Home > Blossary: Dunglish
An overview of common pitfalls in English writing while being Dutch.

Category: Languages

10 Terms

Created by: DeesD1

Number of Blossarys: 2

My Terms
Collected Terms

Ask an American or British colleague for a beamer and you are bound to receive raised eyebrows. A beamer is slang for a BMW. If a car is not what you require, you will have to use the term (computer) ...

Domain: Language; Category: Terminology

The Dutch word drop is liquorice or sweets in English and always with an adjective in front: fruit drops or cough drops. Droppings can only be used when you want to talk about dung or manure.

Domain: Language; Category: Terminology

A monster in the English language is not a sample, which it is in Dutch and confusingly also a monster, as in scary animal. Muddle this up and the result can be both amusing and confusing.

Domain: Language; Category: Terminology

The term ordinary means usual, of no exceptional ability, degree, or quality. Its synonym is the term common. The almost similar Dutch word 'ordinair' has a slightly more negative connotation and ...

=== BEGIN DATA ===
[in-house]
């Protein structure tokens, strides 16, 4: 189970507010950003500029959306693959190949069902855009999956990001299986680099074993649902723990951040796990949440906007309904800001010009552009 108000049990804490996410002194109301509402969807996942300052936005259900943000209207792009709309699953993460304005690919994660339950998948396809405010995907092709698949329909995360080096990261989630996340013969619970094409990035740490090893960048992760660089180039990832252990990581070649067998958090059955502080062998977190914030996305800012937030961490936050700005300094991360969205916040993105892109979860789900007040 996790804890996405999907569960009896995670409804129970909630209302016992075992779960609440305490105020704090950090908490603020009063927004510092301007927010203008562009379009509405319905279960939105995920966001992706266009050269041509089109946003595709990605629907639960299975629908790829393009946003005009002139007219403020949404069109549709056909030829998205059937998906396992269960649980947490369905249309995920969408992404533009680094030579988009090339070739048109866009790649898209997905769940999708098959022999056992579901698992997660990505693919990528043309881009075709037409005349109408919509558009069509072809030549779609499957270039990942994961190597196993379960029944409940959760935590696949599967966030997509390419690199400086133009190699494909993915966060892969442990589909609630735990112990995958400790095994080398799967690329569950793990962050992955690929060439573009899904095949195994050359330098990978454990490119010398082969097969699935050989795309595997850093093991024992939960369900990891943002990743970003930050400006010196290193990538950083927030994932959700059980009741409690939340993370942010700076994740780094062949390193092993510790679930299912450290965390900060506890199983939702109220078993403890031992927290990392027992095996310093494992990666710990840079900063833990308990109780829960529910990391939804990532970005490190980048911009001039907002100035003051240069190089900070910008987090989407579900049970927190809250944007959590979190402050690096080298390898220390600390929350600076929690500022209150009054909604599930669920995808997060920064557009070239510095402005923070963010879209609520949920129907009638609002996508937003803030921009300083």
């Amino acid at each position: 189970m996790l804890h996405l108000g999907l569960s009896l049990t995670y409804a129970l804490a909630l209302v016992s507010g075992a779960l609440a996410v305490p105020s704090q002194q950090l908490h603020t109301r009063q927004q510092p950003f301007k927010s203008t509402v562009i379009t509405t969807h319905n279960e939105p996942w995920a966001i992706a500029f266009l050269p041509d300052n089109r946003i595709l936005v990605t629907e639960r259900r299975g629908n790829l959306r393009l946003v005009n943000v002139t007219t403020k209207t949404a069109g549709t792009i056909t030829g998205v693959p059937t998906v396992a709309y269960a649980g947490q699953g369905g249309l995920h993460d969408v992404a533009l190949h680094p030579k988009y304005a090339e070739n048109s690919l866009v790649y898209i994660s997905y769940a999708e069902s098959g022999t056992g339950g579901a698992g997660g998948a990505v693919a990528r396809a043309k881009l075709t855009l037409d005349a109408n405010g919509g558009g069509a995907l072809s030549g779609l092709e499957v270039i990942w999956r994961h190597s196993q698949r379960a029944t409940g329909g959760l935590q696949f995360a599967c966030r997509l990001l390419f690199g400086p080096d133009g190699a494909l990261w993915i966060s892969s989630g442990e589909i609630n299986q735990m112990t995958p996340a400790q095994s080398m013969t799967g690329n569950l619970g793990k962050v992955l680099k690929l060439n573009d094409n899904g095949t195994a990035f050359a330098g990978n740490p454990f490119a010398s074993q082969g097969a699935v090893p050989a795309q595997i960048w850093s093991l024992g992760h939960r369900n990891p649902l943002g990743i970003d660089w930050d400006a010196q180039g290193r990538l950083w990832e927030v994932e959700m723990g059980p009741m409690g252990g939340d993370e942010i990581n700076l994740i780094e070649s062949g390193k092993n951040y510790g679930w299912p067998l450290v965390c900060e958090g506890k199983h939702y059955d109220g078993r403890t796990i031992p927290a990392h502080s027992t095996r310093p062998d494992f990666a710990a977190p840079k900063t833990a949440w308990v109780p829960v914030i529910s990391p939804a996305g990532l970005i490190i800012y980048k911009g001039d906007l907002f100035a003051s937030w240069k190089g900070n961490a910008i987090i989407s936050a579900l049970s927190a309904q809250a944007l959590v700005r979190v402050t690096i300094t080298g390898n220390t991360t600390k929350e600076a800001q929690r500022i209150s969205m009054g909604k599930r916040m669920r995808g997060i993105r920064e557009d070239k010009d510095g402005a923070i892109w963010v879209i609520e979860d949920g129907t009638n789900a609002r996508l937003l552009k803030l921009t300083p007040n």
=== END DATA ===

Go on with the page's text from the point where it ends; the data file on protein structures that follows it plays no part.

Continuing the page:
Domain: Language; Category: Terminology

If you eat something 'uit de hand', you eat it unprocessed, like an apple. If you want to use the image of someone taking a bite, simply say he/she is taking a bite. The English phrase out of hand ...

Domain: Language; Category: Terminology

Rare in English means infrequently occurring, uncommon, a rare event, excellent, extraordinary. The almost similar Dutch word 'raar' has a slightly negative connotation and means weird, strange.

Domain: Language; Category: Terminology

The Dutch word registeraccountant, although it sounds English should be translated into charted accountant or registered accountant in the English language.

Domain: Language; Category: Terminology

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By: DeesD1